A Late Period Model Block Headrest from the Northeastern Nile Delta

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Abstract

Headrests made from various materials and in a variety of shapes were used throughout the Pharaonic civilisation and across social classes. Aside from their functionality in life, headrests formed a core component of funerary assemblages. During the Late Period, the full-size functional headrests were replaced (or augmented) in private tombs assemblages by smaller amuletic and model headrests. This article presents a newly discovered rare type of model block headrest carved from limestone and found at the site of Tell Nabasha in the Northeastern Nile Delta. The argument is made that the model headrest was carved during the 4th century BCE from limestone gathered from a disused temple structure at the site, and that the artefact was intended for deposition within the large Late Period necropolis also associated with Tell Nabasha.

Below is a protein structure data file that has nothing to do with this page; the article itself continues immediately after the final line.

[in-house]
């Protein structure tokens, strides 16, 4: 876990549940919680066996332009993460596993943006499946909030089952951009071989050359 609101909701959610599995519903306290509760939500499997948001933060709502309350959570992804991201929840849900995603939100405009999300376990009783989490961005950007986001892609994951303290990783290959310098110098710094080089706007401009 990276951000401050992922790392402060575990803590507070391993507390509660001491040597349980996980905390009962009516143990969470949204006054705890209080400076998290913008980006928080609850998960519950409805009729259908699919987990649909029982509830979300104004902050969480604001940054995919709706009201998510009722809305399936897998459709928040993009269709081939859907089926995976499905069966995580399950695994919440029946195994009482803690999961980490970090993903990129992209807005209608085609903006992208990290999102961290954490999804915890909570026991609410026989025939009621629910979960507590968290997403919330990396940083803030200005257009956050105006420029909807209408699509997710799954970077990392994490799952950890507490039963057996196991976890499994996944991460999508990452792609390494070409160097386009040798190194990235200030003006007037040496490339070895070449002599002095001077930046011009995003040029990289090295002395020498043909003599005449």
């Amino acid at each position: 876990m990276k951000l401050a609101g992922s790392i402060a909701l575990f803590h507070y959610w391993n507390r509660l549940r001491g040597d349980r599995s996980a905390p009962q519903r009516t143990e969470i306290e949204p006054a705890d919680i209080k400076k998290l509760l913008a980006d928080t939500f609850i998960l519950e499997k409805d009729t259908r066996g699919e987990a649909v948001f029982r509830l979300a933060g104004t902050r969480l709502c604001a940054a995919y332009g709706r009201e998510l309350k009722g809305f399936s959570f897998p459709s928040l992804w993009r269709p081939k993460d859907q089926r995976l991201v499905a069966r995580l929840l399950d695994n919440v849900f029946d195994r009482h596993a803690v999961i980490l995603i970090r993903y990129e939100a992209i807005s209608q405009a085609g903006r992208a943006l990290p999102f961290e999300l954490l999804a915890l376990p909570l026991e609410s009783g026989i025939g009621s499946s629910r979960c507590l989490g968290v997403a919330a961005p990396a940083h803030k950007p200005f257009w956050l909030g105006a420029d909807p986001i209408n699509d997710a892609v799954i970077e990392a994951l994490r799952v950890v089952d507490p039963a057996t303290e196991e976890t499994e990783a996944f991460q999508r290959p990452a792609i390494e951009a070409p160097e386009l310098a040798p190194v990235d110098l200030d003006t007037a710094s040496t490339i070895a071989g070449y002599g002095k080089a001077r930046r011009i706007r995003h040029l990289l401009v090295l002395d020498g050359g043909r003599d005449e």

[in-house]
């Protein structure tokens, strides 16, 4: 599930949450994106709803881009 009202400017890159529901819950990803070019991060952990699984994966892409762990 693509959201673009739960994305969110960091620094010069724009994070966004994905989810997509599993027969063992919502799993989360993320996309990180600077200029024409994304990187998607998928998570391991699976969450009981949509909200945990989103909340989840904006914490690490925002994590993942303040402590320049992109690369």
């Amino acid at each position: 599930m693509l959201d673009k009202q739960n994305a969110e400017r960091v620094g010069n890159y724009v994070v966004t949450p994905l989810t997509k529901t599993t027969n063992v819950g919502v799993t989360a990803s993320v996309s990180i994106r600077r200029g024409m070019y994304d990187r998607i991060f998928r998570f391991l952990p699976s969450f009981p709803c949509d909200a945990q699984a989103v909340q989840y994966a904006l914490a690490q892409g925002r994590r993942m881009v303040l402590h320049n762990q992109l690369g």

Original languageEnglish
JournalNear Eastern Archaeology
Publication statusAccepted/In press - 2024

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